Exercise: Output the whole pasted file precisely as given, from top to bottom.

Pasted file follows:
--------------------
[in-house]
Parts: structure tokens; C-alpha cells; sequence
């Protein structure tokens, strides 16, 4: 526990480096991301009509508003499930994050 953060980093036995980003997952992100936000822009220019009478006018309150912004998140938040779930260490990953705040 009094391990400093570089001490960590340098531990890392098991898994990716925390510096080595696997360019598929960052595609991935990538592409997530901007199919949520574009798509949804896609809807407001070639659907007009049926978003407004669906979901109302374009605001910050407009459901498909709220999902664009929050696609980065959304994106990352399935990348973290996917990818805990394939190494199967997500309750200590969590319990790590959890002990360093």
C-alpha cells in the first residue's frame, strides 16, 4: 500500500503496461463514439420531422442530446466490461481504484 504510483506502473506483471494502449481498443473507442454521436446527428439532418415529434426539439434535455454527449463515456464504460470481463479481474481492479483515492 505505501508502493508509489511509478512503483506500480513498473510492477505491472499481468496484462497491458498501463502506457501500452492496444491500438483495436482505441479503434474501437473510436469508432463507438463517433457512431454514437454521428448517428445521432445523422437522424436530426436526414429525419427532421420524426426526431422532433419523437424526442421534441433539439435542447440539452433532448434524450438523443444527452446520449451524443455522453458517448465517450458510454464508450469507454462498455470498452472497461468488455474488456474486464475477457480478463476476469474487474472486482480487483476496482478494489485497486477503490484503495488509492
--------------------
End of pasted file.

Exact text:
[in-house]
Parts: structure tokens; C-alpha cells; sequence
């Protein structure tokens, strides 16, 4: 526990480096991301009509508003499930994050 953060980093036995980003997952992100936000822009220019009478006018309150912004998140938040779930260490990953705040 009094391990400093570089001490960590340098531990890392098991898994990716925390510096080595696997360019598929960052595609991935990538592409997530901007199919949520574009798509949804896609809807407001070639659907007009049926978003407004669906979901109302374009605001910050407009459901498909709220999902664009929050696609980065959304994106990352399935990348973290996917990818805990394939190494199967997500309750200590969590319990790590959890002990360093």
C-alpha cells in the first residue's frame, strides 16, 4: 500500500503496461463514439420531422442530446466490461481504484 504510483506502473506483471494502449481498443473507442454521436446527428439532418415529434426539439434535455454527449463515456464504460470481463479481474481492479483515492 505505501508502493508509489511509478512503483506500480513498473510492477505491472499481468496484462497491458498501463502506457501500452492496444491500438483495436482505441479503434474501437473510436469508432463507438463517433457512431454514437454521428448517428445521432445523422437522424436530426436526414429525419427532421420524426426526431422532433419523437424526442421534441433539439435542447440539452433532448434524450438523443444527452446520449451524443455522453458517448465517450458510454464508450469507454462498455470498452472497461468488455474488456474486464475477457480478463476476469474487474472486482480487483476496482478494489485497486477503490484503495488509492